- Commons Culture. This dimension looks beyond the formal rules to examine Parliamentary culture and its effect on diversity. Recommendations are aimed at the Speaker of the House, The House of Commons Commission, the Women in Parliament All-Party Parliamentary Group (APPG), and the Works of Art Committee.
MPs and academics have lent their support to the report. Tom Brake MP, Liberal Democrat spokesperson for Foreign Affairs, said: "With the creation of the Commons Reference Group on Representation and Inclusion, the political establishment is presented with a real challenge – do we want to ensure Parliament is representative of the UK as a whole or not? And if we do, are we willing to implement the measures necessary to make it happen?"
Dr Meryl Kenny, Lecturer in Gender and Politics at University of Edinburgh, said: "Women are still only 29.4 per cent of the House of Commons, which is simply not good enough. The Good Parliament Report provides a landmark and much-needed call for change, setting out a comprehensive plan of practical reforms that will fundamentally transform the membership, infrastructure and culture of the House of Commons. The House can – and must – deliver on this new vision of a 'Good Parliament' – one that is modern, representative, accountable and effective. The time is now."
Maria Miller MP, Chair of the Women and Equalities Select Committee, said: "I welcome the recommendation that the Women and Equality Select Committee be made permanent. It is important that the House of Commons takes this report's finding into account when Select Committees are agreed in the usual way after the next General Election.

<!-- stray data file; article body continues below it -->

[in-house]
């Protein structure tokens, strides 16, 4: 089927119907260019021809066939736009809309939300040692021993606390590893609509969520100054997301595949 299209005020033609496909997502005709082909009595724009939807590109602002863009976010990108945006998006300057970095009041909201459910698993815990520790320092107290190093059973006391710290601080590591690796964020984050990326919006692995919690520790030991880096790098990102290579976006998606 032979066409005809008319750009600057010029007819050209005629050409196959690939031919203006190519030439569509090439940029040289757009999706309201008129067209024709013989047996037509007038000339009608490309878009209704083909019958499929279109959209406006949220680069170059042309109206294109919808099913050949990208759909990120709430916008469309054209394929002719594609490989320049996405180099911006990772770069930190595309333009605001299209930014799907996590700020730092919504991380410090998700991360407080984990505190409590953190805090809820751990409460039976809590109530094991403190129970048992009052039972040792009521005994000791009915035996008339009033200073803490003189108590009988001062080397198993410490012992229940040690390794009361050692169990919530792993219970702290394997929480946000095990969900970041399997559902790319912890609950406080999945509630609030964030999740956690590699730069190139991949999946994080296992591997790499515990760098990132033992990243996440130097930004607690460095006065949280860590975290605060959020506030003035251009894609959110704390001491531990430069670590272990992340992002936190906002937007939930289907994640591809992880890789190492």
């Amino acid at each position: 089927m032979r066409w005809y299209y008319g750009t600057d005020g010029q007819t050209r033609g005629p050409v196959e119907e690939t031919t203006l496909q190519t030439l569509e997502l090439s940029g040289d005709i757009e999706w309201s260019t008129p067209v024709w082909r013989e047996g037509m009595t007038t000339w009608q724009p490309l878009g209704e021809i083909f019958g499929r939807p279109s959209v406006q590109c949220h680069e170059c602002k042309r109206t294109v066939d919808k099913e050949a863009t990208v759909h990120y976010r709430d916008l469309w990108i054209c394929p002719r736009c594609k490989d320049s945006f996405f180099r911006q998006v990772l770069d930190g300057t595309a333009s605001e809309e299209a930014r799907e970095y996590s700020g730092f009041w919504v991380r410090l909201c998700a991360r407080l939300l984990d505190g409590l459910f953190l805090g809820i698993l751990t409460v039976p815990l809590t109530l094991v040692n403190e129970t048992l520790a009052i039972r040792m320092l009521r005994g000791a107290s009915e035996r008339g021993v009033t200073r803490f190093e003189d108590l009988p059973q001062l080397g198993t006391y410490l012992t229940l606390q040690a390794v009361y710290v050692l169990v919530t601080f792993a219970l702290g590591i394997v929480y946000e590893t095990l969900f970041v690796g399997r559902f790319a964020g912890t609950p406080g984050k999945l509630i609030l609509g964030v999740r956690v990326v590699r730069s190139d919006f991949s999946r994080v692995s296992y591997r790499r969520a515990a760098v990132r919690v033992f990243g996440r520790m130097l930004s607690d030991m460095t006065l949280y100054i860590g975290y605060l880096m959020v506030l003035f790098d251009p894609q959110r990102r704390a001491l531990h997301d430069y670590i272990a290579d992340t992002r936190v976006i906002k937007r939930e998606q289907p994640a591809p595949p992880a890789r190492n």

"The Women and Equality Select Committee has an important role in scrutinising the effectiveness of the Government’s equality work. It's important the House of Commons, as a separate body, accepts its institutional responsibility to ensure Parliament is diverse in its composition and more inclusive in its structures and practices.
"As someone who is committed to a fairer and more equal Britain, I look forward to working with the new Commons' Reference Group on Representation and Inclusion."
Melanie Onn, MP for Great Grimsby said: "It is obvious to even the casual observer that Parliament needs to commit to change if it wants to be fit for modern purpose.
"Parliament is still unrepresentative of the British public, clinging on to antiquated traditions and a reluctance to progress. This makes it less appealing as a place to work and causes people to view it as remote and opaque.
"I hope Professor Childs' report will spark the changes we need to see in Westminster."
Dr Eilidh Whiteford MP, Shadow Group Leader on Social Justice, said: "This report makes a really important contribution to the debate about how we make parliament more representative of those it serves, and how we might work towards better gender balance in our democratic institutions. It deserves to be widely read."
The work to produce this report was funded by the University of Bristol and the Economic and Social Research Council (ESRC).